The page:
The pain / frequency matrix

TRC 016: How to ensure your startup is solving the right problem

investment readiness Aug 17, 2023

Read time: 5 mins

It's easy to fall in love with your product idea and to think of it as a solution that the world needs.

However, until and unless you are solving a real-world problem, the road to success becomes exceedingly difficult.

Remember, the key to building a successful startup is not in the product itself, but in the problem it solves.

It pays to take a step back and invest time in problem discovery before jumping into product development.

This can save you valuable time, money, and resources in the long run.

This is where the pain/frequency matrix comes into play:

  1. Low frequency/low pain problems: These are issues that are neither common nor create a significant amount of inconvenience. They are not perceived as "real" problems by the potential customers and as such, they are likely not worth pursuing as a startup.
  2. High frequency/low pain problems: These problems are relatively common but do not create a significant inconvenience. Although they are irritants, customers may not feel the need to pay for a solution since the pain they cause is relatively low.
  3. Low frequency/high pain problems: These are problems that occur infrequently but can be frustrating and costly when they do occur. These problems may represent good opportunities for startups, but because they don't happen often, the customer base might not be large enough to sustain a business.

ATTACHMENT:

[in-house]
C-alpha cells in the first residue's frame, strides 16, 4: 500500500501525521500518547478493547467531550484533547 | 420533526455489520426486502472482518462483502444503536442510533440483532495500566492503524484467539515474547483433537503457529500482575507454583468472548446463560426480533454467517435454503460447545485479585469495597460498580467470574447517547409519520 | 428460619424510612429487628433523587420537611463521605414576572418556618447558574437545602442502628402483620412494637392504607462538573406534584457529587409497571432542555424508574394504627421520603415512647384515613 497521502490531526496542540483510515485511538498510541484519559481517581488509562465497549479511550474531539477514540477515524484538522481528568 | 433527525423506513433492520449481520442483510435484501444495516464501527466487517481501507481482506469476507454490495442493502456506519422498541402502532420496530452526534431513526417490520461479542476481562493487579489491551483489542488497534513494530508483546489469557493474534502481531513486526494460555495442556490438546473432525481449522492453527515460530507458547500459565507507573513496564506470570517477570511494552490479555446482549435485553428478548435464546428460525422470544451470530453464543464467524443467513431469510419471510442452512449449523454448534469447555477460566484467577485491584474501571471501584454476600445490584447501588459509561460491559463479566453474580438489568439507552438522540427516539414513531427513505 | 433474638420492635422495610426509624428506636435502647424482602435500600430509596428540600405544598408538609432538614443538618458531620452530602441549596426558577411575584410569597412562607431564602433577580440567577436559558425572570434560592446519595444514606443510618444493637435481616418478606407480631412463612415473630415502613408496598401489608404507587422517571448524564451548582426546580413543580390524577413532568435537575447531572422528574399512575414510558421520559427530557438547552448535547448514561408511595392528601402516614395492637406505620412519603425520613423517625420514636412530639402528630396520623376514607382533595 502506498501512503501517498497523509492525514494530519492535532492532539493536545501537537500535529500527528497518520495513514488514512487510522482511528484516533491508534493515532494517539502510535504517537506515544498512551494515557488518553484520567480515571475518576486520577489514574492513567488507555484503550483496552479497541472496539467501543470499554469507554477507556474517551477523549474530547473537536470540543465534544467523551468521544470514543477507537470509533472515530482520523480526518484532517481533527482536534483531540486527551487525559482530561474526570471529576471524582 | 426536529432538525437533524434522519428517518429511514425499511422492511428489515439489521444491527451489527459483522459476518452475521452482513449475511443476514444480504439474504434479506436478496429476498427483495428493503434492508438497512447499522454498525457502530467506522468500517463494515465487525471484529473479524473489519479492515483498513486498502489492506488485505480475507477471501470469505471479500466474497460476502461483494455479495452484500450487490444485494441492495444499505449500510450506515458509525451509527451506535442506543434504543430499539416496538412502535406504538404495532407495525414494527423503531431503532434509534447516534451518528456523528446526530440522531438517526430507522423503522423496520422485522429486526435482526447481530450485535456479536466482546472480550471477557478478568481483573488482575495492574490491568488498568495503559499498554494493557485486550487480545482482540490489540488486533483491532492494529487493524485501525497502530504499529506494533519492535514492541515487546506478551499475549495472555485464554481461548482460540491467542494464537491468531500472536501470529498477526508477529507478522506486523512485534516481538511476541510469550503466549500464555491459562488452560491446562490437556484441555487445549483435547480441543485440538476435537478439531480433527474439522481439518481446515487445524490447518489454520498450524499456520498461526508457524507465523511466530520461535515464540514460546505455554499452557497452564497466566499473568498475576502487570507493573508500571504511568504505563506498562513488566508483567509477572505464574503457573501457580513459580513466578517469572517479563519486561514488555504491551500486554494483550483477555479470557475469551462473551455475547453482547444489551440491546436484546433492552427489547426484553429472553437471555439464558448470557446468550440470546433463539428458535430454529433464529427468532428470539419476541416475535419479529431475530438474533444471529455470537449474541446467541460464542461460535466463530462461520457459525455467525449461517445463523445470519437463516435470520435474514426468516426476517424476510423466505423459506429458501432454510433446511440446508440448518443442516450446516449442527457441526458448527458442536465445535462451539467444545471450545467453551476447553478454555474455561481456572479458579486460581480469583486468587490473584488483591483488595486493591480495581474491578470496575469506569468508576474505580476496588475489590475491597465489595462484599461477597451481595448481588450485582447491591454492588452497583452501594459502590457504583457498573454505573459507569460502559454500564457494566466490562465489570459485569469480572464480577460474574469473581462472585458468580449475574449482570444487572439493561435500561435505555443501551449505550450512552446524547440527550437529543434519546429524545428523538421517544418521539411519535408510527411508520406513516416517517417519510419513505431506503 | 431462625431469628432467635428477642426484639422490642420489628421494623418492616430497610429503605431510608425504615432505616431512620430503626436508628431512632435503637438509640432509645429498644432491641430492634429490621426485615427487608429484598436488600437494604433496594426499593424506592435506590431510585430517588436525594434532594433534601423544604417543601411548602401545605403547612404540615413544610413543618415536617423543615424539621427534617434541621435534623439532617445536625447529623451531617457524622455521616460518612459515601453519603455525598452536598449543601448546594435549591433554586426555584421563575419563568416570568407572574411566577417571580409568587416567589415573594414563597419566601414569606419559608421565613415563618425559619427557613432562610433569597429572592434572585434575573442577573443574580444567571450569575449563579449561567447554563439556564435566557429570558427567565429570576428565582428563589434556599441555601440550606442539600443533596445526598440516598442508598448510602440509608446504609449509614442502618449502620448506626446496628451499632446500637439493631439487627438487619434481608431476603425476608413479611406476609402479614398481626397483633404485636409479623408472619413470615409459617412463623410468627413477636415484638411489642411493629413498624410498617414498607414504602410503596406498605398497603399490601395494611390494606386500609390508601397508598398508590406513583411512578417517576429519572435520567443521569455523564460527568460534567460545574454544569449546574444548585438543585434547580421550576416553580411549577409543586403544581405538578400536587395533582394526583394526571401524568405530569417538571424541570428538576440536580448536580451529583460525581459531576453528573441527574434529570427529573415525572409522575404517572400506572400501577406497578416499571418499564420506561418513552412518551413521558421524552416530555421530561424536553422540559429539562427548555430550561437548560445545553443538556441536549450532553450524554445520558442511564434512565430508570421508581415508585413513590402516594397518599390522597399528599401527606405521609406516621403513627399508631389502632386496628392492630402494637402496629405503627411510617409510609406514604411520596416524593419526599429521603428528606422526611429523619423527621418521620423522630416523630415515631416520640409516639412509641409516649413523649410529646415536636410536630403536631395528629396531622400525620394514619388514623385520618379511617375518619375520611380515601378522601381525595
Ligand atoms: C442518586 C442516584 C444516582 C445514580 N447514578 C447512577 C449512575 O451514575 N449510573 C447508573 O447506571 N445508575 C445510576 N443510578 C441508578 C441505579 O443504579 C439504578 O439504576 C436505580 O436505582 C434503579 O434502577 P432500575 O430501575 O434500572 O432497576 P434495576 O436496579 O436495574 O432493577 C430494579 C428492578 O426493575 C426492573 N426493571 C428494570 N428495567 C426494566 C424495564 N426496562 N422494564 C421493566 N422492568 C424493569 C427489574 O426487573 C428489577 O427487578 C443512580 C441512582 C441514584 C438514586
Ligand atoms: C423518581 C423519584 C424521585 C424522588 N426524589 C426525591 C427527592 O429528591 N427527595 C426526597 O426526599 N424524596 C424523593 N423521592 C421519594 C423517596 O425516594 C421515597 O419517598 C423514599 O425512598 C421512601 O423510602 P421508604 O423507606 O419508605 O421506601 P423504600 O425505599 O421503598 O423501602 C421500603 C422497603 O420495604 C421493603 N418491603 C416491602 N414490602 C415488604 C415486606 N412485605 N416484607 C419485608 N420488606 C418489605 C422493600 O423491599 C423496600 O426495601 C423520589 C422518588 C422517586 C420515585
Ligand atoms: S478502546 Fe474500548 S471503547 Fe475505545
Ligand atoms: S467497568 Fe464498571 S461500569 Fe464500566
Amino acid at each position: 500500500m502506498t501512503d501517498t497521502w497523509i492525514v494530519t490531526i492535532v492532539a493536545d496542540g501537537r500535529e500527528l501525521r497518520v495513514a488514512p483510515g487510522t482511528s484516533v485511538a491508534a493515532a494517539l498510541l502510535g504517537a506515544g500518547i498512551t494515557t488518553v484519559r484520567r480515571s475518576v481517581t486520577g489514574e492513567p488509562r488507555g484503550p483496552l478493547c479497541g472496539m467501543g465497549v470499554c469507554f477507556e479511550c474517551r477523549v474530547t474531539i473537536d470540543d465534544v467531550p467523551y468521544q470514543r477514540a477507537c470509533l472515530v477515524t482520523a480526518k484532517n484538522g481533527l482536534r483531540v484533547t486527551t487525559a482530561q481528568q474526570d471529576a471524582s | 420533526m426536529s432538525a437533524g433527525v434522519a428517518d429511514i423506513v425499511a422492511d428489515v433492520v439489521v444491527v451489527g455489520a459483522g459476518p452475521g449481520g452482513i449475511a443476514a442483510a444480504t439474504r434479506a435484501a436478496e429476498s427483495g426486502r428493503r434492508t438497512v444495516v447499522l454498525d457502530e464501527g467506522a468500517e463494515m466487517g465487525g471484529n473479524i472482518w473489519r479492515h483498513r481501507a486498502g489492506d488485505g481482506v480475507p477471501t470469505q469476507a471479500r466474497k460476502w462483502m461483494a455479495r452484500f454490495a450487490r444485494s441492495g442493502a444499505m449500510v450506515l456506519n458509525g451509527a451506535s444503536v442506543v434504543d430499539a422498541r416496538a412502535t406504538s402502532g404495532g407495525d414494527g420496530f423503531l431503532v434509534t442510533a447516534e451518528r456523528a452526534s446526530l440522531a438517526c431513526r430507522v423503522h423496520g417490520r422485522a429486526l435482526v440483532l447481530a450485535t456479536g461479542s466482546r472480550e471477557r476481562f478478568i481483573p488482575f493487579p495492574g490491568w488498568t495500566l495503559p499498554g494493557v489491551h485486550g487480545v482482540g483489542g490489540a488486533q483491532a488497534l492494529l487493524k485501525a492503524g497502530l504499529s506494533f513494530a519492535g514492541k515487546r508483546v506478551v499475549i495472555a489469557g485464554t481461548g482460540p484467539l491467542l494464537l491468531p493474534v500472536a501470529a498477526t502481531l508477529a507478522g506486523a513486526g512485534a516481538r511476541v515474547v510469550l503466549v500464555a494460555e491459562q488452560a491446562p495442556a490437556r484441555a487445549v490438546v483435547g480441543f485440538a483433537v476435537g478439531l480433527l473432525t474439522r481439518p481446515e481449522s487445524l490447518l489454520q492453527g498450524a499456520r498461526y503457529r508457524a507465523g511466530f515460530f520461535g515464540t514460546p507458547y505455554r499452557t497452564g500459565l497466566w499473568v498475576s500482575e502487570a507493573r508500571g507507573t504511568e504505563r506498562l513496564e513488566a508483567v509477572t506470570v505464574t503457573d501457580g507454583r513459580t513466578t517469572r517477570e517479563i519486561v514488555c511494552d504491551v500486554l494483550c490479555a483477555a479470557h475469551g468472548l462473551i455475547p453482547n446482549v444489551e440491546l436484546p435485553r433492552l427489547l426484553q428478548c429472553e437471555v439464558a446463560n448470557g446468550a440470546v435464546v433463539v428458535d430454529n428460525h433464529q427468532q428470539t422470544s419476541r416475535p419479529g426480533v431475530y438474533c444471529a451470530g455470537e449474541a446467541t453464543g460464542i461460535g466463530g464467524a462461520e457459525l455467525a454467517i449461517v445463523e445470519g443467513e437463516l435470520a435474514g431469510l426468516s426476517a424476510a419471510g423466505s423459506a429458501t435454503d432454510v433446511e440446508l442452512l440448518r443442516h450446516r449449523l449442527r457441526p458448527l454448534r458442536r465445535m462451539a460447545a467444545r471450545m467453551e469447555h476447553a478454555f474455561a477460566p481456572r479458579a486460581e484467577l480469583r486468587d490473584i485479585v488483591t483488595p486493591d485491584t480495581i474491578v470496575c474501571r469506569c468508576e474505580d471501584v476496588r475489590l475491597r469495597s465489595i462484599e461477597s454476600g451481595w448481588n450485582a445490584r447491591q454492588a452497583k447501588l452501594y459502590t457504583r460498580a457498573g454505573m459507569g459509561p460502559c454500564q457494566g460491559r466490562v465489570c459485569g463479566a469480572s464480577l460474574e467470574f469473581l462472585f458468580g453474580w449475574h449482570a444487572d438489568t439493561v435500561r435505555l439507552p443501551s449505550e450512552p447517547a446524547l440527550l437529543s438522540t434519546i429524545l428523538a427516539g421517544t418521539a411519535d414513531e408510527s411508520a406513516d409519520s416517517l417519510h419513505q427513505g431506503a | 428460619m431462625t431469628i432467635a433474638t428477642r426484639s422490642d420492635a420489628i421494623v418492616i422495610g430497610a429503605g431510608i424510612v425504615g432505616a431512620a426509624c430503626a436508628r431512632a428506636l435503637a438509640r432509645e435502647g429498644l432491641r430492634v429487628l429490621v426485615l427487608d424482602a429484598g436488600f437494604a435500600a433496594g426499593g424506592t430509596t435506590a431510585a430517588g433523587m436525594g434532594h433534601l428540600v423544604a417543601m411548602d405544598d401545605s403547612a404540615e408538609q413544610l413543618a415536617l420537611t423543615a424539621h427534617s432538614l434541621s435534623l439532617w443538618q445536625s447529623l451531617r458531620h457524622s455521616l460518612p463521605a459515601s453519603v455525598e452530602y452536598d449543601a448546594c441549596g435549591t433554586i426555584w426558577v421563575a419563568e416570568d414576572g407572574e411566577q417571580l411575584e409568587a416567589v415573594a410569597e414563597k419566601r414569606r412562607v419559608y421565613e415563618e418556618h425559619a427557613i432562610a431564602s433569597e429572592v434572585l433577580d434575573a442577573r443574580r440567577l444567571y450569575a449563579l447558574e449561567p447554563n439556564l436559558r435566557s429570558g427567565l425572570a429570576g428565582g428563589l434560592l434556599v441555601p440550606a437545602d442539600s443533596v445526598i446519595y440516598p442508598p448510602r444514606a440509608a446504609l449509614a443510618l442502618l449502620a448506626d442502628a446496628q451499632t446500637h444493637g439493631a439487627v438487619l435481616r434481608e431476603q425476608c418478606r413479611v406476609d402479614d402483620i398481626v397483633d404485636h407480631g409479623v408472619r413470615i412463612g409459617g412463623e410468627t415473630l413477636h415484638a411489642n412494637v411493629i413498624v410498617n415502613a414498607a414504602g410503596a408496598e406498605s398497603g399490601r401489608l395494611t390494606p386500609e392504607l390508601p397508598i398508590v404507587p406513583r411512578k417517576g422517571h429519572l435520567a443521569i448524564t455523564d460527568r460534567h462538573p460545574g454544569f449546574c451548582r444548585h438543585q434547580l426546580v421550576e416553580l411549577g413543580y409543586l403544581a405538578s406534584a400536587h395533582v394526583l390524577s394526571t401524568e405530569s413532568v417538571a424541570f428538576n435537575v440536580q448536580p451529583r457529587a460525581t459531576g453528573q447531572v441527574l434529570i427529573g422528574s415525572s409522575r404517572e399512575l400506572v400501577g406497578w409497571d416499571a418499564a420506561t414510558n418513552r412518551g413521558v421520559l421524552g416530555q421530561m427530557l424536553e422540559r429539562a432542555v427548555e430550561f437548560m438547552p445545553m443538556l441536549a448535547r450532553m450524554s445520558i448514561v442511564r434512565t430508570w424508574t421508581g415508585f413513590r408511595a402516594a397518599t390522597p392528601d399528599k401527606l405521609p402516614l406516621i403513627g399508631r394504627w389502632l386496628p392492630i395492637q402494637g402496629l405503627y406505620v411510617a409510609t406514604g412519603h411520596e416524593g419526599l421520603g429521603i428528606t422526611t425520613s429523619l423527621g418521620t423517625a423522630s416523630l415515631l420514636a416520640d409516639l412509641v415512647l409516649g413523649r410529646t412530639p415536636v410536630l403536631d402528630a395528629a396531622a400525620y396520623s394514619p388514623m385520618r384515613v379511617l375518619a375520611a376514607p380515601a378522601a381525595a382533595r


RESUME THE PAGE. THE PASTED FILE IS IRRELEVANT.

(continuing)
4. High frequency/high pain problems: These are the problems that create the most significant opportunities for startups. These issues occur frequently and have a major impact on people's lives, making them more willing to pay for a solution.

Understanding the customer's pain points through the lens of the pain/frequency matrix helps in identifying the right problem to solve.

However, identifying the problem isn't the end of the journey. It's crucial to validate these problems with potential customers.

Make sure to conduct customer interviews and surveys to validate the problem you're aiming to solve.

Reach out to potential customers to understand their perspective.

Ask them about their pain points, the solutions they're currently using, and whether they'd be willing to pay for a better solution.

Take this feedback to iterate and improve your problem statement.

Your solution might be technically perfect, but if it doesn't solve a real, tangible problem for your customers, it's unlikely to find market success.

Remember, it’s not just about creating a great product or service.

It’s about understanding and addressing a genuine need in the market. If you get that right, the rest follows.


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